No room for romance? Japan's love hotels court new clientele
Less sex and more tourists mean less kinky toys, more gourmet meals
TOKYO -- As midnight approaches, the sloping streets of Shibuya's Dogenzaka district start to crowd up. There are the usual salarymen stumbling home after a few drinks. Groups of university students head for the train station after a karaoke session.
But a closer look reveals hushed voices and silhouettes disappearing into the back streets -- and into a softly lit pink building with a hidden entrance and few windows. It is one of over 7,000 love hotels in Japan named after the original, Hotel Love, which opened in Osaka in 1968.
A fixture of Japanese society, these establishments cater to couples looking for a place to have sex. But the market for cheap accommodations is changing. With the decline of the youth population in Japan, and perhaps more importantly, fewer young couples having sex, love hotels are having to look for new clients. Soon the term "love hotel" may be a misnomer, even as a euphemism.
Old love, new clients
Today's love hotels are creating new services for foreigners and marketing themselves as hostels and "boutique" hotels -- small but lavish accommodations. Part of their appeal is the relatively low prices. Hourly rates start at around 3,000 yen ($27), while overnight stays from 10 p.m. to 10 a.m. typically run from 6,000 yen to 9,000 yen.
"It is natural for love hotel owners who see decreasing revenue to convert their properties into hotels targeting inbound tourists. In fact, this phenomenon was seen in Seoul, South Korea five-six years ago, when Seoul was packed with Chinese tourists," said Tom Sawayanagi, International Director of JLL Hotels & Hospitality Group.
A spokesperson at Japanese information technology company Almex, which supplies large touch-panels in love hotel lobbies for guests to view and select rooms, said they have noticed a rise in business between love hotels and Chinese travel agencies. Almex, which has installed products in some 80% of the love hotels in Japan, plans to outfit rooms with multilingual tablets for operating in-room entertainment.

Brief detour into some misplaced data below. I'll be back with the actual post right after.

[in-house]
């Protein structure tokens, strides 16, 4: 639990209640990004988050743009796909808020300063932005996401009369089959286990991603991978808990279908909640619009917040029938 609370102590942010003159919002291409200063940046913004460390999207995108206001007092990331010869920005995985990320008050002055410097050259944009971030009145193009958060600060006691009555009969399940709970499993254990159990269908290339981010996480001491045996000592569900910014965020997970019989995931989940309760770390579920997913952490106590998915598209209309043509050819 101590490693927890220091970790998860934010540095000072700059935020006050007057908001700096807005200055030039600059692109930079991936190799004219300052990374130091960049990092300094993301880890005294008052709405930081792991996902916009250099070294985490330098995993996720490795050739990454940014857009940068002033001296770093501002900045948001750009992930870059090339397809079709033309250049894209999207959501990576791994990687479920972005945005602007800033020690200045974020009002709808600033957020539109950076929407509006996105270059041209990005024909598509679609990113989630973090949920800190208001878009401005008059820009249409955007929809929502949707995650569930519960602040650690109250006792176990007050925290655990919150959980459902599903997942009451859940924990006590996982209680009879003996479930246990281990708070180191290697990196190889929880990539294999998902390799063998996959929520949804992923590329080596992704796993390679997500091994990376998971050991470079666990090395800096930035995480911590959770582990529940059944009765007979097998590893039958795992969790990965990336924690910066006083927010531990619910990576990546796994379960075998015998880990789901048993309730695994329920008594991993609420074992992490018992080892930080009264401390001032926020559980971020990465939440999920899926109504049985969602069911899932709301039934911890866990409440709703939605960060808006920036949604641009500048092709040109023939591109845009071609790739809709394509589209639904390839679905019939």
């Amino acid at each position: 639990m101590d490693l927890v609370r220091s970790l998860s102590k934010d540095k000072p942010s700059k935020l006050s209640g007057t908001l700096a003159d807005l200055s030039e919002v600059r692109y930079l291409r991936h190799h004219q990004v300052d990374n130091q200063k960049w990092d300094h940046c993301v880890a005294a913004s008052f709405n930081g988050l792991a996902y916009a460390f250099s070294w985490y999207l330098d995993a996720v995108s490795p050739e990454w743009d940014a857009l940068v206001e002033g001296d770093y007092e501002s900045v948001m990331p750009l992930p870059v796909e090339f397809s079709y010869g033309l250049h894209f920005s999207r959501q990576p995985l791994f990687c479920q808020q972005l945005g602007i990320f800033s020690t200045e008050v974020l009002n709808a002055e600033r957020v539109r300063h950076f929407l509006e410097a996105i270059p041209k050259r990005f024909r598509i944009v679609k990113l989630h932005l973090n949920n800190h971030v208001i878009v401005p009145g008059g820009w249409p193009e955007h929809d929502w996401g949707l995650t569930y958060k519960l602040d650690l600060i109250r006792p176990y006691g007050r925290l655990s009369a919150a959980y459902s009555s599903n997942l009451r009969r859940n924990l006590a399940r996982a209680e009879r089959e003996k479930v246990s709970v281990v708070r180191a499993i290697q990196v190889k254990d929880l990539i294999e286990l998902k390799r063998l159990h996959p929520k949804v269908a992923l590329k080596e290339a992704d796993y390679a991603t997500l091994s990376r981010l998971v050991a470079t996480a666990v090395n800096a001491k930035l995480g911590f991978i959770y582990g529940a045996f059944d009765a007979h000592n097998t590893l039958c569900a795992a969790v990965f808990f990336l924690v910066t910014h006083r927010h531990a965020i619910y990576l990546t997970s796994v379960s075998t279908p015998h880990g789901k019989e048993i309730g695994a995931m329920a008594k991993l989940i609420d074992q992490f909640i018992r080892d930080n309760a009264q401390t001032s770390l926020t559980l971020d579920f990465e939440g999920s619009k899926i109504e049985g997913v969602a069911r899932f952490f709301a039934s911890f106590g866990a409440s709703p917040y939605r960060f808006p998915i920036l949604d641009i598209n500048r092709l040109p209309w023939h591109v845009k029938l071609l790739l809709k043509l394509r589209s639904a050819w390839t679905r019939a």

Starting September, Almex will begin offering an online reservation service for love hotels throughout Japan. "We will look to market them as lavish hotels with luxurious facilities," the Almex spokesperson said. "We will initially look to appeal to foreign couples visiting Japan."
The Dutch hotel site Booking.com has also partnered with 349 such properties in the past year, demystifying love hotels with slideshows, detailed descriptions of amenities, 10-star ratings and guest reviews.
"We offer rates on a one-night basis only," a Booking.com spokesperson said. In other words, no "rest" rates for those seeking a quickie.
"Very helpful and friendly staff ... they provided a helpful English info sheet about how to use the TV, phone, air conditioner etc.," said one reviewer from the U.S. who stayed at Hotel the Hotel in Shinjuku. "This was a classy little boutique love hotel that anyone can enjoy."
These companies highlight the industry's drive to become more marketable by categorizing love hotels as boutique hotels. Almex's website, Loveinn, is the first English-language portal for foreigners looking to stay at a love hotel as "an affordable, well-located" option. Complete with a manga to help first timers navigate the choices, Loveinn presents a wholesome image for what it calls "quality entertainment and relaxation."
"Companies like Almex are making it much easier for travelers to enjoy Japanese leisure hotels," according to the company's website. "Because of its unique role, the industry has unfairly been shrouded in secrecy, which leads to a lot being lost in translation."
Industry's rise and fall
The number of love hotels peaked in the late 2000s, reaching an estimated 30,000, but that has fallen in recent years. In 2009, the industry's turnover was estimated at 4 trillion yen, with over 2 million people a day visiting a love hotel.